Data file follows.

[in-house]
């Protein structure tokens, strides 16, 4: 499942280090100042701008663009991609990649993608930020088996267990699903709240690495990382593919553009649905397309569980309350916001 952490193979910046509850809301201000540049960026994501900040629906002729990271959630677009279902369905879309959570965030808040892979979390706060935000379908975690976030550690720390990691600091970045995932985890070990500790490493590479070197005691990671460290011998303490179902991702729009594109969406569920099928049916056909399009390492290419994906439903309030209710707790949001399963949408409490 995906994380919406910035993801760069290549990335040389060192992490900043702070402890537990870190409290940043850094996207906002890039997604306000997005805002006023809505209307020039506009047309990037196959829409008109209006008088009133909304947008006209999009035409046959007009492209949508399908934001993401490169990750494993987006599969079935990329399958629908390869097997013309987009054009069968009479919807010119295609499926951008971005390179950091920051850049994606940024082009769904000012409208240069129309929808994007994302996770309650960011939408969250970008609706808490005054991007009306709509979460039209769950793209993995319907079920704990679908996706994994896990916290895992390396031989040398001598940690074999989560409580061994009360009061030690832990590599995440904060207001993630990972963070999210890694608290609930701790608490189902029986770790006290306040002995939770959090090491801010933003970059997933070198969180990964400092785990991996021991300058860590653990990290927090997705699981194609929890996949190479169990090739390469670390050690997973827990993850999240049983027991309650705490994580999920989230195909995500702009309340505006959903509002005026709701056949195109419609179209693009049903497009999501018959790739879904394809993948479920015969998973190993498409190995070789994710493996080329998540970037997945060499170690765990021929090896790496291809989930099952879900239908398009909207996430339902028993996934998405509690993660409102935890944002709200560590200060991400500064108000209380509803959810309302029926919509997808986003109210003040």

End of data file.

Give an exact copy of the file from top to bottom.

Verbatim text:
[in-house]
């Protein structure tokens, strides 16, 4: 499942280090100042701008663009991609990649993608930020088996267990699903709240690495990382593919553009649905397309569980309350916001 952490193979910046509850809301201000540049960026994501900040629906002729990271959630677009279902369905879309959570965030808040892979979390706060935000379908975690976030550690720390990691600091970045995932985890070990500790490493590479070197005691990671460290011998303490179902991702729009594109969406569920099928049916056909399009390492290419994906439903309030209710707790949001399963949408409490 995906994380919406910035993801760069290549990335040389060192992490900043702070402890537990870190409290940043850094996207906002890039997604306000997005805002006023809505209307020039506009047309990037196959829409008109209006008088009133909304947008006209999009035409046959007009492209949508399908934001993401490169990750494993987006599969079935990329399958629908390869097997013309987009054009069968009479919807010119295609499926951008971005390179950091920051850049994606940024082009769904000012409208240069129309929808994007994302996770309650960011939408969250970008609706808490005054991007009306709509979460039209769950793209993995319907079920704990679908996706994994896990916290895992390396031989040398001598940690074999989560409580061994009360009061030690832990590599995440904060207001993630990972963070999210890694608290609930701790608490189902029986770790006290306040002995939770959090090491801010933003970059997933070198969180990964400092785990991996021991300058860590653990990290927090997705699981194609929890996949190479169990090739390469670390050690997973827990993850999240049983027991309650705490994580999920989230195909995500702009309340505006959903509002005026709701056949195109419609179209693009049903497009999501018959790739879904394809993948479920015969998973190993498409190995070789994710493996080329998540970037997945060499170690765990021929090896790496291809989930099952879900239908398009909207996430339902028993996934998405509690993660409102935890944002709200560590200060991400500064108000209380509803959810309302029926919509997808986003109210003040």